Youth can be very manipulative, and Kerouac's male pals certainly exemplify that impulsive weakness. Out of money, they steal, beg, borrow, lie, and do whatever it takes to score some. Then, they will spend whatever they have to last them for weeks on a spree covering just a few hours. Moriarty routinely leaves people in strange cities with no money and no friends, and forgets about them. Another pal marries a woman so he can get her to pay for a cross-country drive. When her money runs out in Arizona, he abandons her.

Kerouac's writing captures all of this in a remarkably vivid way. He has a lust for experiences that makes the world fresh and new. For example, he lovingly describes being a cotton picker, one of the worst jobs available at the time. The descriptions of what it is like to listen to jazz are remarkably effective and will probably attract new fans for years. Unfortunately, he also glamorizes drug usage which will also probably generate a lot of new fans for that, as well.

Road trips are a classic way that young men blow off steam in college. Freed from the restraints of being around those who supervise them, life seems more open and everything is possible. The men in this novel are mostly veterans who can get G.I. bill funds for their education. This can help fund road trips across the country, when the urge to travel hits them, tied to either their sense of being footloose or a vague promise of a bed on the other coast. Even after they marry and begin to raise families, the behavior changes little. These are Peter Pans who have adult responsibilities.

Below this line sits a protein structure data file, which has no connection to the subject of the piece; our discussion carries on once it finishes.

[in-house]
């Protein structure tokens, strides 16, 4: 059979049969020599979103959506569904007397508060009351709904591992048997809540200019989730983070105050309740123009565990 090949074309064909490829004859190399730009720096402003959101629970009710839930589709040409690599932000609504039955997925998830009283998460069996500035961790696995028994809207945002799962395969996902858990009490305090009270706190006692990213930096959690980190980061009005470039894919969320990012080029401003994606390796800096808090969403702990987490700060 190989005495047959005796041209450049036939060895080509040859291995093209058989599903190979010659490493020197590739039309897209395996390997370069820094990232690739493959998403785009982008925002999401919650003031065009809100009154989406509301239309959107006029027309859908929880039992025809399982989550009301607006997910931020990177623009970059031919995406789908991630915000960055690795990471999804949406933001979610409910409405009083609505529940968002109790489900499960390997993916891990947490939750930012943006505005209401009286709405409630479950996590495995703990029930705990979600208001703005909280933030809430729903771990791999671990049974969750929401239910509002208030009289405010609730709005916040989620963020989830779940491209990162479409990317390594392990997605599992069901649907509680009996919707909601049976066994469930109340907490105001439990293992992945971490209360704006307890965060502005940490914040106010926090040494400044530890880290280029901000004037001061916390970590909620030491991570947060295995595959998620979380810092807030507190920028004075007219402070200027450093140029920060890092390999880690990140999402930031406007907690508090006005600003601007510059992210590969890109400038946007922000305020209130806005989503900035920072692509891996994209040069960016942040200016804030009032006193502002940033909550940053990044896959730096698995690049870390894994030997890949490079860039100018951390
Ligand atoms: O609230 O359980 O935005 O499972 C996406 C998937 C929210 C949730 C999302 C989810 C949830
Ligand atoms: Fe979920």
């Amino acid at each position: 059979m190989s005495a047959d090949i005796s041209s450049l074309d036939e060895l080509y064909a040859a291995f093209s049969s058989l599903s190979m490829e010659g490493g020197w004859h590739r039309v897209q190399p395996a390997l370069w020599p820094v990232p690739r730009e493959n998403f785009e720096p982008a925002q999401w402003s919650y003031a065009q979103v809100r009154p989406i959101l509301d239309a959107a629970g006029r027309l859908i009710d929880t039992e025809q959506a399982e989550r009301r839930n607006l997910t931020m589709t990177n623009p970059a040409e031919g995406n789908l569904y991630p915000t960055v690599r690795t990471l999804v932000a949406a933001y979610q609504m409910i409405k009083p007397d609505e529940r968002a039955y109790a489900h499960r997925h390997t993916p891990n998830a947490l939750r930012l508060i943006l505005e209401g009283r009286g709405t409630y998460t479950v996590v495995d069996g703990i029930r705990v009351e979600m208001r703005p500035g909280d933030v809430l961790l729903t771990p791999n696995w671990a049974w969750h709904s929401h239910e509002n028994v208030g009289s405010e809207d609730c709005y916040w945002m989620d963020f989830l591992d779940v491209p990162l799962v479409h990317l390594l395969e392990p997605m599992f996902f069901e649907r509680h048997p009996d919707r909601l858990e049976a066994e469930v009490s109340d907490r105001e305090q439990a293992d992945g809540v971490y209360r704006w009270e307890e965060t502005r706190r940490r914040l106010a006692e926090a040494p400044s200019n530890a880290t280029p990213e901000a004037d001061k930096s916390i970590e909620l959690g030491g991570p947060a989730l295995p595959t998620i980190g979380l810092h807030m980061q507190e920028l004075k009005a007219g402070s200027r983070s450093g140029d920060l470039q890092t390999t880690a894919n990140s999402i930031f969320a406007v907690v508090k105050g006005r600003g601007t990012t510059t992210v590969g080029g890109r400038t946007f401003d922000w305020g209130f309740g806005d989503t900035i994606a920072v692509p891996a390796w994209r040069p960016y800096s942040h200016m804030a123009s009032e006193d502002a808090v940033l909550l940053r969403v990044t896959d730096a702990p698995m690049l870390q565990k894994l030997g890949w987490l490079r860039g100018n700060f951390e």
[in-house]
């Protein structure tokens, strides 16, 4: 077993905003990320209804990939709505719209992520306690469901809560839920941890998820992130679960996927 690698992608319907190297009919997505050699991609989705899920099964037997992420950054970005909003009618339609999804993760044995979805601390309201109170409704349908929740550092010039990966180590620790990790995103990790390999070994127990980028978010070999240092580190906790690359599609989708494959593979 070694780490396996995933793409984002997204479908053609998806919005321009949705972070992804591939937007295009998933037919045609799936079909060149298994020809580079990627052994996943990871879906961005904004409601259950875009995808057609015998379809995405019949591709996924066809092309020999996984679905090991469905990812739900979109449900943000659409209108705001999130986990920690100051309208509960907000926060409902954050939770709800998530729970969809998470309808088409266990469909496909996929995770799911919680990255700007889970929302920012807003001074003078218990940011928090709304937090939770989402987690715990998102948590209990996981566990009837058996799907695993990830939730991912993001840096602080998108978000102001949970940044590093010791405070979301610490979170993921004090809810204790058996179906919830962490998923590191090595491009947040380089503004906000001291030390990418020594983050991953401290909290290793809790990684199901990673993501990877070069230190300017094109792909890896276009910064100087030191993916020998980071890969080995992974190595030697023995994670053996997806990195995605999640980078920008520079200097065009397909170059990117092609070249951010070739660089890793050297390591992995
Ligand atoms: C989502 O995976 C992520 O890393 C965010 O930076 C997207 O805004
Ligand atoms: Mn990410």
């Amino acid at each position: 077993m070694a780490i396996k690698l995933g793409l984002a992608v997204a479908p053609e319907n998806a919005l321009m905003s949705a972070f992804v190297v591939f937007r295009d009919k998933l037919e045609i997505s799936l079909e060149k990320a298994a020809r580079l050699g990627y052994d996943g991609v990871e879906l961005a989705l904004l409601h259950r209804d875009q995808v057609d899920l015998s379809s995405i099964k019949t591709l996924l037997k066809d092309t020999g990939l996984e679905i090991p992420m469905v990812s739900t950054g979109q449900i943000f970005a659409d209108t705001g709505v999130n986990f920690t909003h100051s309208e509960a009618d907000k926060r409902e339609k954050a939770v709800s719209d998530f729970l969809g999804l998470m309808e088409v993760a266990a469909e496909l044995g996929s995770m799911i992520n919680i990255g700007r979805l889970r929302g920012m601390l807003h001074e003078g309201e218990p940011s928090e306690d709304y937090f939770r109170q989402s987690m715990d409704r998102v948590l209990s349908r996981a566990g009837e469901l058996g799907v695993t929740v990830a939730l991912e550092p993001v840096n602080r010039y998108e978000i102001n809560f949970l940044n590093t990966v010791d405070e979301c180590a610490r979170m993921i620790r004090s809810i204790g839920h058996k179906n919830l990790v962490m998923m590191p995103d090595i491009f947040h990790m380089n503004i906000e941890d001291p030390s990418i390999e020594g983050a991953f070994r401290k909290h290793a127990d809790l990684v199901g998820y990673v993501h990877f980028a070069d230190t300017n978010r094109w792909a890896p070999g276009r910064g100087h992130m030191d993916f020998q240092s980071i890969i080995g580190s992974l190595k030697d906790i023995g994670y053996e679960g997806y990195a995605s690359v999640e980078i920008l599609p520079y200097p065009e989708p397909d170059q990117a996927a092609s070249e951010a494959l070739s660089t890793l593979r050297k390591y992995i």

While most of what these people do are things that I do not consider commendable, this book took me back to my youth in very fundamental ways. I recalled each and every one of my "conservative" road trips with great relish and delight. I hadn't thought about them in years. I suspect that this book will be a "youth drug" for making you feel like a teenager again, too.

After you have enjoyed the great writing and the reminiscences that the book inspires, I suggest that you think about the exemplary things you did as a young person. How can you share those experiences with others in ways that will inspire them to want to serve goodness in the same ways?

Be open to life's potential . . . and be prepared to help enhance it with your responsible participation.
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5.0 von 5 Sternen Fast Paced, Stream of Consciousness Writing, Fantastic!, 13. März 2009
Von 
James Gallen (St. Louis, Missouri, U.S.A.) - Alle meine Rezensionen ansehen
(REAL NAME)   
Rezension bezieht sich auf: On the Road (Taschenbuch)
"The only people for me are the mad ones, the ones who are mad to live, mad to talk, mad to be saved, desirous of everything at the same time, the ones who never yawn or say a commonplace thing, but burn, burn, burn, like fabulous yellow roman candles exploding like spiders across the stars and in the middle you see the blue centerlight pop and everybody goes "Awww!"